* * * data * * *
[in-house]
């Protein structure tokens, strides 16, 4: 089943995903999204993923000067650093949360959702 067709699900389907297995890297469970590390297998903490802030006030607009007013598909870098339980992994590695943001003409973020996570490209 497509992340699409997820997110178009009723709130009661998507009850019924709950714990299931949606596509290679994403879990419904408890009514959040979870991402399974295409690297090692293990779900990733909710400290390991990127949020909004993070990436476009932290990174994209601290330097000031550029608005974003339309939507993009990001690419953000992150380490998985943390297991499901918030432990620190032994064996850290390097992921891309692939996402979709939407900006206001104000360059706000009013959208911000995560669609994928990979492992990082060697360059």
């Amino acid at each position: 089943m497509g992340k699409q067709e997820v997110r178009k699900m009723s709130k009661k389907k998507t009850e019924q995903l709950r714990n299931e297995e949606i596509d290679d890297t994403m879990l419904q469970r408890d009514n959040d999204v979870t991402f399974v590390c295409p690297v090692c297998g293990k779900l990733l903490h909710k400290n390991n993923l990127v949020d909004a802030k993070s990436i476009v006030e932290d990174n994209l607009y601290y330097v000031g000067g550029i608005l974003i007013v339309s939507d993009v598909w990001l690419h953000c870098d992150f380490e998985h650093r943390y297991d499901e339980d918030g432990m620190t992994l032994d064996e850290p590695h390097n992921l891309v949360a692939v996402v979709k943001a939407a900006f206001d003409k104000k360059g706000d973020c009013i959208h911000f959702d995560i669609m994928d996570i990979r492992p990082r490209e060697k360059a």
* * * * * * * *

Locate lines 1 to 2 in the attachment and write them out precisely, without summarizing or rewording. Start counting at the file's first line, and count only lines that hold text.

[in-house]
């Protein structure tokens, strides 16, 4: 089943995903999204993923000067650093949360959702 067709699900389907297995890297469970590390297998903490802030006030607009007013598909870098339980992994590695943001003409973020996570490209 497509992340699409997820997110178009009723709130009661998507009850019924709950714990299931949606596509290679994403879990419904408890009514959040979870991402399974295409690297090692293990779900990733909710400290390991990127949020909004993070990436476009932290990174994209601290330097000031550029608005974003339309939507993009990001690419953000992150380490998985943390297991499901918030432990620190032994064996850290390097992921891309692939996402979709939407900006206001104000360059706000009013959208911000995560669609994928990979492992990082060697360059």